musings, mutterings, and creative muddle. . .

Monday, July 26, 2010

Corning of the Beef Part 3: Pastrami

So we started with Corning the Beef.   Then we moved on to using that corned beef in Corned Beef and Cabbage (not so successfully, I should add)  And now it's time for Pastrami!

Pastrami is, basically, corned beef, rubbed with spices, smoked, then thinly sliced.  I do have to say that I liked our pastrami better than the stores - which, considering how the corned beef and cabbage came out, is a real plus!

Pastrami Spice Rub:

1/4 cup kosher salt

1/4 cup paprika
3 tablespoons coriander seeds
3 tablespoons dark brown sugar
2 tablespoons black peppercorns
2 tablespoons yellow mustard seeds
1 tablespoon white peppercorns
1 tsp granulated garlic

Combine coriander seeds, peppercorns and mustard seeds in a spice grinder. Grind coarsely. In separate bowl, combine grinder contents with remaining ingredients and mix well.  Rub into corned beef thoroughly and prepare for smoker.
Smoke at 225 degrees for 4 hours.  Let meat rest until just cool enough to handle and slice against the grain. 

We have a meat slicer and though it made pretty even slices for our sandwiches, it was most certainly messy to clean up. . . so I'm not sure if a person wouldn't be just fine using a long, sharp knive and cutting board to the same effect.

We took our pastrami, piled it onto some swirled rye bread, topped it with baby swiss cheese and had sliced tomatoes and cucumber salad on the side.  So deliciously good!  The meat was a little tougher than we expected, but the flavor was excellent!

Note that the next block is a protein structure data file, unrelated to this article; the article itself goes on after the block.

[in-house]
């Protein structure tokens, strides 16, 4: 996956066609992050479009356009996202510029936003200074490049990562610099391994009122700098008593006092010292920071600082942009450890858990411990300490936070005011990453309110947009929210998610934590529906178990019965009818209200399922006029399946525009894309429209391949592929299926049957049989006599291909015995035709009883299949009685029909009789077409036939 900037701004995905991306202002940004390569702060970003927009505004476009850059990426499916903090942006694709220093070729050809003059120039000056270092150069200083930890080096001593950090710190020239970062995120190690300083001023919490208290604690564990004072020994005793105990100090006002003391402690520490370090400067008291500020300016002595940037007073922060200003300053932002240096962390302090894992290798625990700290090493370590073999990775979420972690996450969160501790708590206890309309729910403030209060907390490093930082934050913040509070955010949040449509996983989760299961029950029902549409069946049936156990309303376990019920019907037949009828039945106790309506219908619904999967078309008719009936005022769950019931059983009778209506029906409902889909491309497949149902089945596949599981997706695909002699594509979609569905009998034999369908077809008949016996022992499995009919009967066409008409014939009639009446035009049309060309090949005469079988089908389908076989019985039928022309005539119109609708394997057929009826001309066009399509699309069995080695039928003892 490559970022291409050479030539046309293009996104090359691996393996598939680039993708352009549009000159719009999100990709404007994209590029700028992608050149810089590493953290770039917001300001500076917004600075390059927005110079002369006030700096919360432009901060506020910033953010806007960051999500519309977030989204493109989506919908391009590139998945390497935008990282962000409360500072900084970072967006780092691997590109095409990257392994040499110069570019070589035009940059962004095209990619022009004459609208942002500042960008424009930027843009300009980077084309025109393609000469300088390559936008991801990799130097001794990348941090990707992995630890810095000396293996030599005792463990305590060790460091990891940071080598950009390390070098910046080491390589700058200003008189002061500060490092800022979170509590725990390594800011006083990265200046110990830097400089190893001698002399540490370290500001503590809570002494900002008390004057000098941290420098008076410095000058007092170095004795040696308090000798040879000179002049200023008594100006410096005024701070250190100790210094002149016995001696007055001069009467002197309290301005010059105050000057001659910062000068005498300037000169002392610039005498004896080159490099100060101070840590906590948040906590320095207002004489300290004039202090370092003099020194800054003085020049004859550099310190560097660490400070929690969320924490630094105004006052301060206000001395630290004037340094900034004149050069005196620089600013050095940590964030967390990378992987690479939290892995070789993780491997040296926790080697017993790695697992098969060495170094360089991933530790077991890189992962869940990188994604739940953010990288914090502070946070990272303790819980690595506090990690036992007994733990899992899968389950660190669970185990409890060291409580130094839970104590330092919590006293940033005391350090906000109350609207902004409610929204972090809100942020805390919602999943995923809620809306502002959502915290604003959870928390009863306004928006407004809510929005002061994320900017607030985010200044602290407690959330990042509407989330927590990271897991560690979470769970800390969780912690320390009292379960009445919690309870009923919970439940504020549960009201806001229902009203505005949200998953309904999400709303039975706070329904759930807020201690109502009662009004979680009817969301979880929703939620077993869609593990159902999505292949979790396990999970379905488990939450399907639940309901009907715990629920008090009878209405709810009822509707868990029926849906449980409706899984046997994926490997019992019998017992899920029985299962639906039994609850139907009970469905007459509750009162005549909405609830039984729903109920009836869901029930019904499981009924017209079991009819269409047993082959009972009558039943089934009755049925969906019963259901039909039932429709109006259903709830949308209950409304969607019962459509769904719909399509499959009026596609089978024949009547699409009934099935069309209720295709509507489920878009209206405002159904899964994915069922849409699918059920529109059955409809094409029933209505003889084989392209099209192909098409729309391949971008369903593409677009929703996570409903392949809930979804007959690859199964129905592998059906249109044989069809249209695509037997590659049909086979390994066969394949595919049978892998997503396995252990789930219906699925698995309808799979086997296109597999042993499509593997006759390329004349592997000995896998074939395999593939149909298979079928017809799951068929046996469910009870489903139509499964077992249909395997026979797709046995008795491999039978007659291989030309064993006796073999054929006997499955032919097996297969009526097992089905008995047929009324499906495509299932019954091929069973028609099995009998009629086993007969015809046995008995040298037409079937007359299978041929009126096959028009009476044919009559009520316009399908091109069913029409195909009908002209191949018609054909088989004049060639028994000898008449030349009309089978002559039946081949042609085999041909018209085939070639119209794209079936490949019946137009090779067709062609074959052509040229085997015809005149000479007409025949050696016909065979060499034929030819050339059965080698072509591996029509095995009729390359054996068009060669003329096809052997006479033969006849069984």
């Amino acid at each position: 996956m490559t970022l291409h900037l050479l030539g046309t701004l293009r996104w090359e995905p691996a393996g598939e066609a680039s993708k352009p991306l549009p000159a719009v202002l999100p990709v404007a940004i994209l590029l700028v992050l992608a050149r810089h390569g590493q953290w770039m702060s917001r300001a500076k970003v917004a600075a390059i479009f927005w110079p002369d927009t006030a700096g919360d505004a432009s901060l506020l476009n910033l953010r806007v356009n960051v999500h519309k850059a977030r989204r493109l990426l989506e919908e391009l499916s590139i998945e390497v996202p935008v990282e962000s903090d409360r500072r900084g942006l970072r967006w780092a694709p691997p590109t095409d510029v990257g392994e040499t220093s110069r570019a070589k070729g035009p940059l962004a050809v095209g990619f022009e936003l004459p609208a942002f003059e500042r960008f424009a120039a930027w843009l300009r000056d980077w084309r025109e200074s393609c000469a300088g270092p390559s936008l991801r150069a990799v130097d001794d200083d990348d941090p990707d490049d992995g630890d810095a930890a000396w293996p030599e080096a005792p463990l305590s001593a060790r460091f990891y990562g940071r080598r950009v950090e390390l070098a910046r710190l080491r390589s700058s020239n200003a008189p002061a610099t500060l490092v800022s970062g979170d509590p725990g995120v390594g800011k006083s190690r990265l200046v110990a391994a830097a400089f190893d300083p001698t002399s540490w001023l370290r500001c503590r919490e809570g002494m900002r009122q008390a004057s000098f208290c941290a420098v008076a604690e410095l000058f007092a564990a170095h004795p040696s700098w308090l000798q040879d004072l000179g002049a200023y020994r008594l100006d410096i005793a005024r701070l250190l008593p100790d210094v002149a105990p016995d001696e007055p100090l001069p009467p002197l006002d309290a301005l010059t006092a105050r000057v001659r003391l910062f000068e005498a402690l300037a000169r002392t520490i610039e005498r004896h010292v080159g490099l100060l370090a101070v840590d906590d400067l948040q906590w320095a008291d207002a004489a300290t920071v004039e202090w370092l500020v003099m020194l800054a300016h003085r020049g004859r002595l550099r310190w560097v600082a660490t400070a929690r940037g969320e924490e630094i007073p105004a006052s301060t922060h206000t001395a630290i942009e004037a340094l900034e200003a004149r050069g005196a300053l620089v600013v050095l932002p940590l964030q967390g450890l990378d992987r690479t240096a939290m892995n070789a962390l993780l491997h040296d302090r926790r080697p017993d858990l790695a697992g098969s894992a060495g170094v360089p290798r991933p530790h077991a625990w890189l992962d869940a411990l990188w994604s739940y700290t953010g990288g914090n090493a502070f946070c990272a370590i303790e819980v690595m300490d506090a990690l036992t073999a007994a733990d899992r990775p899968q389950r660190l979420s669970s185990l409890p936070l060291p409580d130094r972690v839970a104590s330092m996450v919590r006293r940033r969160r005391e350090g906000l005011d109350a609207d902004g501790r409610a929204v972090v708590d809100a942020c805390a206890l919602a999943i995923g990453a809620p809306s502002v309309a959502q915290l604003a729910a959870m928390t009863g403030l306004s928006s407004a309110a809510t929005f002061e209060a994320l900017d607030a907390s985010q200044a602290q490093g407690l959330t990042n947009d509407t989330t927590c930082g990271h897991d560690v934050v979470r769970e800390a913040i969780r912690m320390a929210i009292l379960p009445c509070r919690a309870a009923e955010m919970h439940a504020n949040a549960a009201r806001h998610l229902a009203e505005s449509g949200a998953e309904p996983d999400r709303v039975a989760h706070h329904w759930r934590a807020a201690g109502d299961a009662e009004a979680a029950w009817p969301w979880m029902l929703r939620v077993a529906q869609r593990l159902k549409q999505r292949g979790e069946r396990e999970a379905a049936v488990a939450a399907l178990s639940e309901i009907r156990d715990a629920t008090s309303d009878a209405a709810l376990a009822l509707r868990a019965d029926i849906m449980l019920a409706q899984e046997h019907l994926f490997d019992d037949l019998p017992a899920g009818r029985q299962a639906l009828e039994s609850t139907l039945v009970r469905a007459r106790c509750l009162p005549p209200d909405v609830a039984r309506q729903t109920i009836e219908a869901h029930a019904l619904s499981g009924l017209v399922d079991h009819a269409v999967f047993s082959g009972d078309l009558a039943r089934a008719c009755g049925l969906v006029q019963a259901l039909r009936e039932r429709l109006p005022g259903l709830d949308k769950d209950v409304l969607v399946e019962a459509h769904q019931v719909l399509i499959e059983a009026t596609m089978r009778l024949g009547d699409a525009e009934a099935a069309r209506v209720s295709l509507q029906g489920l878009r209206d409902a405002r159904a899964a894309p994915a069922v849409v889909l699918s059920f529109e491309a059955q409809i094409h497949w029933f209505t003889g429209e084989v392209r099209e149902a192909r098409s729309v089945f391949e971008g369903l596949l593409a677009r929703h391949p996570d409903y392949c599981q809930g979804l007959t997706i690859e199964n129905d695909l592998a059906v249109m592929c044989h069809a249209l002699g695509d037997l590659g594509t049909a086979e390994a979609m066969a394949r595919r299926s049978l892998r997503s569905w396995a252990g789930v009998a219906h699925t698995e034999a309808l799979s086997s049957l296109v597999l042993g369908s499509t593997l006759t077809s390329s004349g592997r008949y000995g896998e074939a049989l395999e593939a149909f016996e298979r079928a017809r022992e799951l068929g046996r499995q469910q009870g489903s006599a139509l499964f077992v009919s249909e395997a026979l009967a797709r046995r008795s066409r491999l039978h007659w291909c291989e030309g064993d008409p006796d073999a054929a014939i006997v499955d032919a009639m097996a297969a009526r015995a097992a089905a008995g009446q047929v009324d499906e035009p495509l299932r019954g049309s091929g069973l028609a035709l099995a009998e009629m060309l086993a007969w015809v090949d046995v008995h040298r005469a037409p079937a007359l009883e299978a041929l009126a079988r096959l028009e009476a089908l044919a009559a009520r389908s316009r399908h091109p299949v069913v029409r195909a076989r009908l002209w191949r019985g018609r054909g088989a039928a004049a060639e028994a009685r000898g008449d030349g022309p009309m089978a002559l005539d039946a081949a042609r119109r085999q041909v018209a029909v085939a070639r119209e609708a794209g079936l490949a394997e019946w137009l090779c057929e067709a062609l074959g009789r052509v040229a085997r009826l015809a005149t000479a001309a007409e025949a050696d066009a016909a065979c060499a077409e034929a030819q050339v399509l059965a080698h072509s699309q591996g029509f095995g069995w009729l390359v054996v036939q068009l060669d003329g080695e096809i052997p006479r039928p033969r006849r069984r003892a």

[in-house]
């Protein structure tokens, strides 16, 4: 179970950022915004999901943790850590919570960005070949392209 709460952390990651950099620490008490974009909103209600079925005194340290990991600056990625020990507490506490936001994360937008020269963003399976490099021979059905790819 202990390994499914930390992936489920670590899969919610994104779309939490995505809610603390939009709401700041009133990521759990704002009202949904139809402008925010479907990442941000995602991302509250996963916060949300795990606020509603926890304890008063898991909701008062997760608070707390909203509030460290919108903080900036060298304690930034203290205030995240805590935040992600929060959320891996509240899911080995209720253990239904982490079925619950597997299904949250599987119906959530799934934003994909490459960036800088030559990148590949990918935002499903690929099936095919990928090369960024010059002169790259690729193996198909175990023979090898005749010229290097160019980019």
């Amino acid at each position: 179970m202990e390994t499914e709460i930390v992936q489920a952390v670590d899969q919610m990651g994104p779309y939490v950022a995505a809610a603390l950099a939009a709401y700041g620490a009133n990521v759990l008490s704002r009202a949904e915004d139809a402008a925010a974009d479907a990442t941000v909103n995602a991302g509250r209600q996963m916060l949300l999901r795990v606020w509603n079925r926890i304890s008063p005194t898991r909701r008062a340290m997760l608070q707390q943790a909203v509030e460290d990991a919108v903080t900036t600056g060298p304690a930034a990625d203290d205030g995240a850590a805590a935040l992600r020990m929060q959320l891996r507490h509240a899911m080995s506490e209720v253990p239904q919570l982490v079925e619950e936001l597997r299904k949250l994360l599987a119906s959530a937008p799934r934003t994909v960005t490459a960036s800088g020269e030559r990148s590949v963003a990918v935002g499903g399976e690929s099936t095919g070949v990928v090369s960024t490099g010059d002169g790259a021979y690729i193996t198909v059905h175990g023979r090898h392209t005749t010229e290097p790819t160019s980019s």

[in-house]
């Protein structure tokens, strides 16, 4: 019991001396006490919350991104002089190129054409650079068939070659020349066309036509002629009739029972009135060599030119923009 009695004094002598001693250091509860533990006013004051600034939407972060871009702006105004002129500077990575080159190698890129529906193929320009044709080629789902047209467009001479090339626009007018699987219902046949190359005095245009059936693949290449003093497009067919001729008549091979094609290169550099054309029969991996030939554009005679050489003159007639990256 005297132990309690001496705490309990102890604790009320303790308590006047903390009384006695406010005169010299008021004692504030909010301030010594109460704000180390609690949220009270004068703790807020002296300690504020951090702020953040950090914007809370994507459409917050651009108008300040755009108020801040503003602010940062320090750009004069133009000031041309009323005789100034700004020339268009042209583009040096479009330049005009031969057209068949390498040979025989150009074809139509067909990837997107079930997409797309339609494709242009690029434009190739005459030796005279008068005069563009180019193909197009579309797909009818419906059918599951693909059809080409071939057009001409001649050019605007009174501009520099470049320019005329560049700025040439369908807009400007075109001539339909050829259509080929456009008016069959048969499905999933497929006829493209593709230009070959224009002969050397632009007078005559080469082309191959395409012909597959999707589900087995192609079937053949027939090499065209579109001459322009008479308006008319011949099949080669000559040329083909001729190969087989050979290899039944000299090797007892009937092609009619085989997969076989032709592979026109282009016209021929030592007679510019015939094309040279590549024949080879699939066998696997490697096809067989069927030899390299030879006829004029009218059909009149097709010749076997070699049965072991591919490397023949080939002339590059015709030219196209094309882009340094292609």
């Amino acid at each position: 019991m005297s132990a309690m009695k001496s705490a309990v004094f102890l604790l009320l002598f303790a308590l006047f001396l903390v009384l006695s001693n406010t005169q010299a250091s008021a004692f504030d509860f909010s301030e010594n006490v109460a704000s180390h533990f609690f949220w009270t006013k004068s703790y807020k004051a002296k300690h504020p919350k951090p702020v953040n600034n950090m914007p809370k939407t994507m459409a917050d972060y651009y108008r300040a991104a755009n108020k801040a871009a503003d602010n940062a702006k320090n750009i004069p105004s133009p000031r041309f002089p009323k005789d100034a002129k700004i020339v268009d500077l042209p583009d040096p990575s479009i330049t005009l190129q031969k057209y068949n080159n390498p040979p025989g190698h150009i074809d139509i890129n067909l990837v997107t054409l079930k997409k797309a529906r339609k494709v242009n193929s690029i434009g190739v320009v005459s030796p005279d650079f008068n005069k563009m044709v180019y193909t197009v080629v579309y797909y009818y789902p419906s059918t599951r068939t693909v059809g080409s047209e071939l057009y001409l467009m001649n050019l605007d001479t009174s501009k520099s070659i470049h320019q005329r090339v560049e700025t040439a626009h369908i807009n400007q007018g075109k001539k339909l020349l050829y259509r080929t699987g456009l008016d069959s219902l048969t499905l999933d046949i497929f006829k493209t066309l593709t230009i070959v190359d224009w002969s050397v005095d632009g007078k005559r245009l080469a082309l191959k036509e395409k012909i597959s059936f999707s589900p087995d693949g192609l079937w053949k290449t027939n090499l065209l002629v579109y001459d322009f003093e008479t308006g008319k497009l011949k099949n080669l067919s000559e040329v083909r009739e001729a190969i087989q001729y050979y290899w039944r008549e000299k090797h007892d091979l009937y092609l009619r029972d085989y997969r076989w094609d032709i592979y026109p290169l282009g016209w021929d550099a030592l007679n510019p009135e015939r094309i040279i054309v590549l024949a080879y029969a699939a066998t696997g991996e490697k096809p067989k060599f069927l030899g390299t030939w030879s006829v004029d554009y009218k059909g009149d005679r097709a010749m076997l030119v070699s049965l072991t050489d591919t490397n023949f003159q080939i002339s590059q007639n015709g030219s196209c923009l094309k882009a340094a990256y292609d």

One thing Hubster did different on this piece of corned beef than on the other one (we used for our Corned Beef and Cabbag) is he not only rinse-rinse-rinsed it under cool water, he also boiled it before seasoning for the smoker.  Boiling helps pull salt out of meat (we do this all the time with hams before we smoke or bake them).  They key is NOT to boil the meat so long and so hard as to actually cook it before cooking it.  Sometimes, on extra salty hunks, you'll want to drain the salty water and replace with fresh water a time or two to pull out more salt.

So, overall, was the Beef Brining experiment a success or failure?

Considering it was our first attempt, the first recipe bombed, and the second wasn't bad. . . AND we have an excellent source of already brined beef for our various recipes, I'm going to have to say it wasn't a complete success nor a complete failure.  But I don't see us revisting this brining process again in the near future.

I'm thinking it's time for something sweet - how about cookies?

Let us know if you try brining your own beef - we'd LOVE to hear how it turns out for you!

Have a Beefy kind of day ~

Robin Z

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